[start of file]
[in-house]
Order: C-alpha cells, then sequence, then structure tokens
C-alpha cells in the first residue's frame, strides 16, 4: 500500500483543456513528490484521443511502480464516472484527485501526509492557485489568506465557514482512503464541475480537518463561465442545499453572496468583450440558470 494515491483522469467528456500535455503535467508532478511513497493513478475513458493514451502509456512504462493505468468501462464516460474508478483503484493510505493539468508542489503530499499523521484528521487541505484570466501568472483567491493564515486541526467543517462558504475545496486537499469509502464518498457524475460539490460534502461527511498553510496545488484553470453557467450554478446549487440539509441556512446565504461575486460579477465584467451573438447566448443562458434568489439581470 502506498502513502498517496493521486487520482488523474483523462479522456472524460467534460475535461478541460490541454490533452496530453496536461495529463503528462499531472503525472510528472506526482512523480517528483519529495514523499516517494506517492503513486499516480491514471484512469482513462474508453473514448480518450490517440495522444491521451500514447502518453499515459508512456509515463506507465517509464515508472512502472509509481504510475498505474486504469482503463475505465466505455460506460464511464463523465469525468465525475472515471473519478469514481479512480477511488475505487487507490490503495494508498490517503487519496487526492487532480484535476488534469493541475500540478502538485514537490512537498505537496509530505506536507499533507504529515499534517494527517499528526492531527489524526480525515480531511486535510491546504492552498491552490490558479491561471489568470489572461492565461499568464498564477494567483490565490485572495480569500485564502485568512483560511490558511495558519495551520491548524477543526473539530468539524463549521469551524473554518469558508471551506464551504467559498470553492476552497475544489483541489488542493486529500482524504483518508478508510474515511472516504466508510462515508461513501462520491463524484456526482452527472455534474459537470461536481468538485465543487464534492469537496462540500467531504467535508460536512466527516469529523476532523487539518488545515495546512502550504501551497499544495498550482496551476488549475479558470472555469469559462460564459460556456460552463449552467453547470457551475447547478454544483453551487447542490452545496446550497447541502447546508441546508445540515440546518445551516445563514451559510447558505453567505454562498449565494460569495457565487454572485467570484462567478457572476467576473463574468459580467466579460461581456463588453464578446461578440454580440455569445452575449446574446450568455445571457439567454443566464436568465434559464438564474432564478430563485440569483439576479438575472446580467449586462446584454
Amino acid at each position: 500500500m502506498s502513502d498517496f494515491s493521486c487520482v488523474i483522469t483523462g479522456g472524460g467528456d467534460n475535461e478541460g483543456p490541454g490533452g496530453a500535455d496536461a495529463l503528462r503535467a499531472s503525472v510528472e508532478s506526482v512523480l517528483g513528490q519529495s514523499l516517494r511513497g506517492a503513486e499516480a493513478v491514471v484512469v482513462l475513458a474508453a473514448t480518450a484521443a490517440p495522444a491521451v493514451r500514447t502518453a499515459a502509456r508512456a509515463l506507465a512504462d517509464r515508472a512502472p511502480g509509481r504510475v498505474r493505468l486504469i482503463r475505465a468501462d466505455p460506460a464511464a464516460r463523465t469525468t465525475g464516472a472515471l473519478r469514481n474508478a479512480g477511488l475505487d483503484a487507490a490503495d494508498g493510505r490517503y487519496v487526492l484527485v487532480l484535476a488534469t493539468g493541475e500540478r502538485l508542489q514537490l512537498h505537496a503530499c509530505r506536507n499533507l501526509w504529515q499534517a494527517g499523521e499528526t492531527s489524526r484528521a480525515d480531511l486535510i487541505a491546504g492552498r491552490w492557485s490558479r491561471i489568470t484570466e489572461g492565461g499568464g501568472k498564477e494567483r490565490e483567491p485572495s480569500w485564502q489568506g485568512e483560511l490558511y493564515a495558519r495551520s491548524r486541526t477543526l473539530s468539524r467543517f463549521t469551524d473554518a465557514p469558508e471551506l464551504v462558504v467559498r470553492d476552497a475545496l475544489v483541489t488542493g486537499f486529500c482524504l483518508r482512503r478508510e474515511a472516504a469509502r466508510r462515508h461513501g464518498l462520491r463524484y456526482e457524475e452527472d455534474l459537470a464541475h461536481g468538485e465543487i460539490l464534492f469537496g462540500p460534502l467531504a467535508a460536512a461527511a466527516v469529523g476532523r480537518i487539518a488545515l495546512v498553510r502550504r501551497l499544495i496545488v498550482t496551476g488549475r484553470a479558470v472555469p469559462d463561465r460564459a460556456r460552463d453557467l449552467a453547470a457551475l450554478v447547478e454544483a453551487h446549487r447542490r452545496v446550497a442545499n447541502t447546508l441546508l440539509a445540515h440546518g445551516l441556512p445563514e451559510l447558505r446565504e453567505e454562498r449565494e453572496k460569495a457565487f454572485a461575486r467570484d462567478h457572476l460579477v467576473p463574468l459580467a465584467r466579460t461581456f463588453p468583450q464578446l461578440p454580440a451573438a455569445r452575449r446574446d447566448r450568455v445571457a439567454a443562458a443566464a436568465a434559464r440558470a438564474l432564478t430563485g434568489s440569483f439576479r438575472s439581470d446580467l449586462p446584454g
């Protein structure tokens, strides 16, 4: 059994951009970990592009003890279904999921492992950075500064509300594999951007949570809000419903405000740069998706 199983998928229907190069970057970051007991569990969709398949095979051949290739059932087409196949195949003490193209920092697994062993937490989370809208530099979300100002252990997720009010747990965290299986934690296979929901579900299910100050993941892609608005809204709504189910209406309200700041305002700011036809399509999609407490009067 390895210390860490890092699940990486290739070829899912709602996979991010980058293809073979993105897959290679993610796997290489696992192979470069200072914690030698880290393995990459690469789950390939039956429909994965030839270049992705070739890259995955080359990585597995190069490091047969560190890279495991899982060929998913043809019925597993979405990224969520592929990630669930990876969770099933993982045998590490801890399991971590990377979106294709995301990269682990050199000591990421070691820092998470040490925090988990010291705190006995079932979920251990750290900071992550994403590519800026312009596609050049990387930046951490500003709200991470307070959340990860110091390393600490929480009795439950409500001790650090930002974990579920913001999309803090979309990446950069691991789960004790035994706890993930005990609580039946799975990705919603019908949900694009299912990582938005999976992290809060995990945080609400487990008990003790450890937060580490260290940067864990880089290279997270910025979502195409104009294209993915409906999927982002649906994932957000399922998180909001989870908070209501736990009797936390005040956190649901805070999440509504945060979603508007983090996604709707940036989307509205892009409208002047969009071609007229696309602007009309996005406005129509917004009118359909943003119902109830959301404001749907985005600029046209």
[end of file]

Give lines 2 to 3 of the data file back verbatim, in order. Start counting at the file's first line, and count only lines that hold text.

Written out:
Order: C-alpha cells, then sequence, then structure tokens
C-alpha cells in the first residue's frame, strides 16, 4: 500500500483543456513528490484521443511502480464516472484527485501526509492557485489568506465557514482512503464541475480537518463561465442545499453572496468583450440558470 494515491483522469467528456500535455503535467508532478511513497493513478475513458493514451502509456512504462493505468468501462464516460474508478483503484493510505493539468508542489503530499499523521484528521487541505484570466501568472483567491493564515486541526467543517462558504475545496486537499469509502464518498457524475460539490460534502461527511498553510496545488484553470453557467450554478446549487440539509441556512446565504461575486460579477465584467451573438447566448443562458434568489439581470 502506498502513502498517496493521486487520482488523474483523462479522456472524460467534460475535461478541460490541454490533452496530453496536461495529463503528462499531472503525472510528472506526482512523480517528483519529495514523499516517494506517492503513486499516480491514471484512469482513462474508453473514448480518450490517440495522444491521451500514447502518453499515459508512456509515463506507465517509464515508472512502472509509481504510475498505474486504469482503463475505465466505455460506460464511464463523465469525468465525475472515471473519478469514481479512480477511488475505487487507490490503495494508498490517503487519496487526492487532480484535476488534469493541475500540478502538485514537490512537498505537496509530505506536507499533507504529515499534517494527517499528526492531527489524526480525515480531511486535510491546504492552498491552490490558479491561471489568470489572461492565461499568464498564477494567483490565490485572495480569500485564502485568512483560511490558511495558519495551520491548524477543526473539530468539524463549521469551524473554518469558508471551506464551504467559498470553492476552497475544489483541489488542493486529500482524504483518508478508510474515511472516504466508510462515508461513501462520491463524484456526482452527472455534474459537470461536481468538485465543487464534492469537496462540500467531504467535508460536512466527516469529523476532523487539518488545515495546512502550504501551497499544495498550482496551476488549475479558470472555469469559462460564459460556456460552463449552467453547470457551475447547478454544483453551487447542490452545496446550497447541502447546508441546508445540515440546518445551516445563514451559510447558505453567505454562498449565494460569495457565487454572485467570484462567478457572476467576473463574468459580467466579460461581456463588453464578446461578440454580440455569445452575449446574446450568455445571457439567454443566464436568465434559464438564474432564478430563485440569483439576479438575472446580467449586462446584454